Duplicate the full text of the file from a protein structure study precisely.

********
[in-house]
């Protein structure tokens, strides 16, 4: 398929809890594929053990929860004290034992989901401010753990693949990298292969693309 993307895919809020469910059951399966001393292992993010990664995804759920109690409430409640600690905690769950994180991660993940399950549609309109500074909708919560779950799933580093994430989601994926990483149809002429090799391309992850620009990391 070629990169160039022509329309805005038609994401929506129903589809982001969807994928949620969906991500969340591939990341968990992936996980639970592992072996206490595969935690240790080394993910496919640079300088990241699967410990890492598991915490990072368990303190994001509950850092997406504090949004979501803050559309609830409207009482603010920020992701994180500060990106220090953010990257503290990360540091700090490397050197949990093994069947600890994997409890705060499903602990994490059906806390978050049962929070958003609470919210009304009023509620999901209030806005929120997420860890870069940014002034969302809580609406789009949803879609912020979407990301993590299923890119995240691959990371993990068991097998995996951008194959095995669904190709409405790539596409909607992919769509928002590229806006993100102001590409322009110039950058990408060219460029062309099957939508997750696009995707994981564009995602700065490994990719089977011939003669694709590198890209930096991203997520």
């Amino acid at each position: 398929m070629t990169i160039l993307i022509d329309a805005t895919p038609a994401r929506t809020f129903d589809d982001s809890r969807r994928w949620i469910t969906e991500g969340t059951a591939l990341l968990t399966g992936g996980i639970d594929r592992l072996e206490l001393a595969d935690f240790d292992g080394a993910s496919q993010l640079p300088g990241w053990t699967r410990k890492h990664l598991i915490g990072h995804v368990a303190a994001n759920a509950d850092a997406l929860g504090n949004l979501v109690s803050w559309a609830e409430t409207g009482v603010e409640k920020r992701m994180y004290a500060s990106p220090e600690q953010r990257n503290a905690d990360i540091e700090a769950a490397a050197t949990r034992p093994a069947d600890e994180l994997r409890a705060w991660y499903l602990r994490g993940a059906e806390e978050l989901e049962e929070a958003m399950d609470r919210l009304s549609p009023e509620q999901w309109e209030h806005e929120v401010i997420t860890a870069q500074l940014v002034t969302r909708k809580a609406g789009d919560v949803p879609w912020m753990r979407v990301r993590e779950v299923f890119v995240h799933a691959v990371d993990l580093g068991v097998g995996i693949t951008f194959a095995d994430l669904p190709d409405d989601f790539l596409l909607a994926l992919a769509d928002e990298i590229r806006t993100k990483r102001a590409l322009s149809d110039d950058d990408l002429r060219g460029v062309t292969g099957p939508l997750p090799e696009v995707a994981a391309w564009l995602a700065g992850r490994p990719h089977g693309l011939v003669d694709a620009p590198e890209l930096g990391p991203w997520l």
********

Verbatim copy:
[in-house]
């Protein structure tokens, strides 16, 4: 398929809890594929053990929860004290034992989901401010753990693949990298292969693309 993307895919809020469910059951399966001393292992993010990664995804759920109690409430409640600690905690769950994180991660993940399950549609309109500074909708919560779950799933580093994430989601994926990483149809002429090799391309992850620009990391 070629990169160039022509329309805005038609994401929506129903589809982001969807994928949620969906991500969340591939990341968990992936996980639970592992072996206490595969935690240790080394993910496919640079300088990241699967410990890492598991915490990072368990303190994001509950850092997406504090949004979501803050559309609830409207009482603010920020992701994180500060990106220090953010990257503290990360540091700090490397050197949990093994069947600890994997409890705060499903602990994490059906806390978050049962929070958003609470919210009304009023509620999901209030806005929120997420860890870069940014002034969302809580609406789009949803879609912020979407990301993590299923890119995240691959990371993990068991097998995996951008194959095995669904190709409405790539596409909607992919769509928002590229806006993100102001590409322009110039950058990408060219460029062309099957939508997750696009995707994981564009995602700065490994990719089977011939003669694709590198890209930096991203997520």
């Amino acid at each position: 398929m070629t990169i160039l993307i022509d329309a805005t895919p038609a994401r929506t809020f129903d589809d982001s809890r969807r994928w949620i469910t969906e991500g969340t059951a591939l990341l968990t399966g992936g996980i639970d594929r592992l072996e206490l001393a595969d935690f240790d292992g080394a993910s496919q993010l640079p300088g990241w053990t699967r410990k890492h990664l598991i915490g990072h995804v368990a303190a994001n759920a509950d850092a997406l929860g504090n949004l979501v109690s803050w559309a609830e409430t409207g009482v603010e409640k920020r992701m994180y004290a500060s990106p220090e600690q953010r990257n503290a905690d990360i540091e700090a769950a490397a050197t949990r034992p093994a069947d600890e994180l994997r409890a705060w991660y499903l602990r994490g993940a059906e806390e978050l989901e049962e929070a958003m399950d609470r919210l009304s549609p009023e509620q999901w309109e209030h806005e929120v401010i997420t860890a870069q500074l940014v002034t969302r909708k809580a609406g789009d919560v949803p879609w912020m753990r979407v990301r993590e779950v299923f890119v995240h799933a691959v990371d993990l580093g068991v097998g995996i693949t951008f194959a095995d994430l669904p190709d409405d989601f790539l596409l909607a994926l992919a769509d928002e990298i590229r806006t993100k990483r102001a590409l322009s149809d110039d950058d990408l002429r060219g460029v062309t292969g099957p939508l997750p090799e696009v995707a994981a391309w564009l995602a700065g992850r490994p990719h089977g693309l011939v003669d694709a620009p590198e890209l930096g990391p991203w997520l």